(ORDO NEWS) — Researchers from the UK believe they have found the answer to the question why the faces of people of other races are more difficult to recognize than those of their own nationality.
The phenomenon, which is called the cross-racial effect , is a tendency to more easily recognize persons belonging to their own race. The effect was first discovered in the 1960s.
After that, psychologists and sociologists argued for a long time why it occurs. Historically, it has been thought that the cross-racial effect occurs because people are less motivated to attract and distinguish between members of other races, and this results in their memory being impaired.
They studied the responses of 96 people, men and women, aged 18 to 34. All participants were students at the University of Exeter and were Caucasian. They were asked to recognize faces (including upside-down portraits) of Caucasians, as well as Chinese, Japanese, and Koreans.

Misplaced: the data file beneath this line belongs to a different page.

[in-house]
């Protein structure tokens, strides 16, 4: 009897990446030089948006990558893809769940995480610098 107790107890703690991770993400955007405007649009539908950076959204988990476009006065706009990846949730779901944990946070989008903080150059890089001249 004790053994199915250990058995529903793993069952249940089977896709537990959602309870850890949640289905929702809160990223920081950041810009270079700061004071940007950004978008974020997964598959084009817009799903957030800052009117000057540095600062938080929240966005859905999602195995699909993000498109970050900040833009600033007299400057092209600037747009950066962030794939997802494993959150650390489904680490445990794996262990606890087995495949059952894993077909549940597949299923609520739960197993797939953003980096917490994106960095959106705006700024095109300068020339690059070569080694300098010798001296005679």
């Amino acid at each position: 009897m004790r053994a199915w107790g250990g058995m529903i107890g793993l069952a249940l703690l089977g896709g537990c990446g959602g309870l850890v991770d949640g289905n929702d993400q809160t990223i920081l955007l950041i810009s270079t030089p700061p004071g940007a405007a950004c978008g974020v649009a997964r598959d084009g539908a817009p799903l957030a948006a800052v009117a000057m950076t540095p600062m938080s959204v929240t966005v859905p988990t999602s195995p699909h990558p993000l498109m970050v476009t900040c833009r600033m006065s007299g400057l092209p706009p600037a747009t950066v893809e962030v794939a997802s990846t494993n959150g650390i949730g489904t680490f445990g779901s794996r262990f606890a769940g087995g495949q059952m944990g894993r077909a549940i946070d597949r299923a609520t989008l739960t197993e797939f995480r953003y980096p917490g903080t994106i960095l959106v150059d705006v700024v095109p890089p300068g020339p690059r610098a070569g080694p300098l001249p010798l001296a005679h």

At the same time, the volunteers underwent a non-invasive procedure of transcranial direct current stimulation – this is a special technique to impair a person’s ability to recognize faces in an upright position.
The subjects were divided into two groups: the first received 10 minutes of brain stimulation, the second – 30 seconds (this level is not enough to cause any changes in performance).
It turned out that the participants of the second group were much better at recognizing the faces of their own race in an upright position compared to the faces of other races.
But the first group was equally bad at recognizing the faces of both their own and alien races. When subjects in both groups were shown inverted faces, their recognition results also turned out to be equally bad. According to psychologists, this means that people have no experience in seeing faces upside down.
The researchers therefore concluded that the cross-racial effect was due to facial inversion due to experience rather than racial prejudice. It is easier for people to remember and recognize the faces they see more often than the faces of people of a different race.
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